al. [34] gave an example to self-calibrate a camera with the image and the
CAD model of the object in their visual control system. Many researchers
proposed various visual control methods with un-calibrated cameras, which
belong to image based visual control methods. The camera parameters are
not estimated individually, but combined into the image Jacobian matrix.
For instance, Shen et al. [43] limited the working space of the end-effector
on a plane vertical to the optical axis of the camera to eliminate the camera
parameters in the image Jacobian matrix. Xu et al. [21] developed visual
control method for the end-effector of the robot with two un-calibrated cam-
eras, estimating the distances based on cross ratio invariance. 2.4 Games and Interaction Advances in the technological medium of video games have recently included
the deployment of physical activity-based controller technologies, such as the
Wii [27], and vision-based controller systems, such as Intel''s Me2Cam [13].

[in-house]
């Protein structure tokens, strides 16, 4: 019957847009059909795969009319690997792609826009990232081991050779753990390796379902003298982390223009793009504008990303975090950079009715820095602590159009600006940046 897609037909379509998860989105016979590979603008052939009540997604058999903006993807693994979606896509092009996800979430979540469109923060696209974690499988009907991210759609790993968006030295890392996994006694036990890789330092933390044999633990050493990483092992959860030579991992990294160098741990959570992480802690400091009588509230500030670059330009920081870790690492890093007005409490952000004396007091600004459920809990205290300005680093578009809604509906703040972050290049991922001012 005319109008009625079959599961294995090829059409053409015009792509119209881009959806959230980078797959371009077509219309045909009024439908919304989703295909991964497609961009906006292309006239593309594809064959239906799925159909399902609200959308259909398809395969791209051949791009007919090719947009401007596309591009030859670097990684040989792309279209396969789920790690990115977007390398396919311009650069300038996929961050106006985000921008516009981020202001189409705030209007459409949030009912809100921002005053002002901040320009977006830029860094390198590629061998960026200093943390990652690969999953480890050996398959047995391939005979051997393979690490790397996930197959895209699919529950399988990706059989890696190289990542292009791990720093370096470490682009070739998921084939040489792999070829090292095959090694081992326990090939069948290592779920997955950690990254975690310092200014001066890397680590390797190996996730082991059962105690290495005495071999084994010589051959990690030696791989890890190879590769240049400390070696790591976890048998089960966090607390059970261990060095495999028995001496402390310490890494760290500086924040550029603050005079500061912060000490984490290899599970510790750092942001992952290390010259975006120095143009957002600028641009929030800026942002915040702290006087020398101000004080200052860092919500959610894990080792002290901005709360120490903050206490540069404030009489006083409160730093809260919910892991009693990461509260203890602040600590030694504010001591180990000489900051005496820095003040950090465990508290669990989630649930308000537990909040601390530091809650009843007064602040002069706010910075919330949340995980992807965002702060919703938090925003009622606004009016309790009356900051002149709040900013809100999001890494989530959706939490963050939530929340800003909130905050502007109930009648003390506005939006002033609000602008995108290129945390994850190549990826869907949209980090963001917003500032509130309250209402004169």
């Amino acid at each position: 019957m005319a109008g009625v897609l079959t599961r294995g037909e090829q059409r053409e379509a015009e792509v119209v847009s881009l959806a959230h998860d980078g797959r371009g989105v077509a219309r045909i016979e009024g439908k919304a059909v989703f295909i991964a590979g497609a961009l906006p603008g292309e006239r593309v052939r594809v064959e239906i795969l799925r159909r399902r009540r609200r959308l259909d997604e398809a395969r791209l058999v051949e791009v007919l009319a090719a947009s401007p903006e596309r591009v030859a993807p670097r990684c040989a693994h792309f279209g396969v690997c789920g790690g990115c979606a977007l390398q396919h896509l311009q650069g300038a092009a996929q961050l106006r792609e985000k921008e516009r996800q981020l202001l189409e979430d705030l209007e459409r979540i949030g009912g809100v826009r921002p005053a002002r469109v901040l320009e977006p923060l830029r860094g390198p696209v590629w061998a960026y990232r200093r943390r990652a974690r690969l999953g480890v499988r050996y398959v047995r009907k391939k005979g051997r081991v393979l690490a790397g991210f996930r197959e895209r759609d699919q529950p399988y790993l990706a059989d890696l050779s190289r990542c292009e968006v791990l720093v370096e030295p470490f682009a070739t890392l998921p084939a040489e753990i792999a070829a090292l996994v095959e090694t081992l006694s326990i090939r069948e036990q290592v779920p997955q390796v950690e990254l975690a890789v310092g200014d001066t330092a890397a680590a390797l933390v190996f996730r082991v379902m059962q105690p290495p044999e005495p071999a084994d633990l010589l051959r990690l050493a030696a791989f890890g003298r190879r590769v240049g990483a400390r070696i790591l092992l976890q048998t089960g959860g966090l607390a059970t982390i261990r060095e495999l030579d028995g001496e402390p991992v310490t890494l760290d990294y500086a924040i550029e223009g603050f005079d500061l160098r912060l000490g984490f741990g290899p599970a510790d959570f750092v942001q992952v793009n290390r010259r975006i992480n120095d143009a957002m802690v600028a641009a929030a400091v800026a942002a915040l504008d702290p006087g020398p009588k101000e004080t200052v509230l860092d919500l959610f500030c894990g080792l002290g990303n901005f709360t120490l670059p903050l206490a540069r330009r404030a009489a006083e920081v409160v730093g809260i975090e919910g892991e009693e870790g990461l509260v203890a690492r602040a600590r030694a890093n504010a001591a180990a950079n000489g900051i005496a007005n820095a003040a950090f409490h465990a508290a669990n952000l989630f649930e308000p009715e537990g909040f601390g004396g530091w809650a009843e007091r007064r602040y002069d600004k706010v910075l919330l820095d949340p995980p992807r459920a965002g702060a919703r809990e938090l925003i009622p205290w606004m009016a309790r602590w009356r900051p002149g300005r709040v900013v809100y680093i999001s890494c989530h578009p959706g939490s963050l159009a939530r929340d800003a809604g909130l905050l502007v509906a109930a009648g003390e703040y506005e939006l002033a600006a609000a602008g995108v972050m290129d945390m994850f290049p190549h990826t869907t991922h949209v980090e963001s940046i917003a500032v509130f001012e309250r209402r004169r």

The rapid deployment of millions of iRobot Roomba home robots [14] and
the great popularity of robotic play systems, such as LEGO Mindstorms
and NXT [5] now present an opportunity to extend the realm of video game
even further, into physical environments, through the direct integration of
human-robot interaction techniques and architectures with video game ex-
periences. Over the past thirty to forty years, a synergistic evolution of robotic and video game-like programming environments, such as Turtle Logo [36],
has occurred. At the MIT Media Lab, these platforms have been advanced
through the constructionist pedagogies, research, and collaborations of Sey-
mour Papert, Marvin Minsky, Mitch Resnick, and their colleagues, leading
to Logo [7], Star Logo [37], programmable Crickets and Scratch [6] and Lego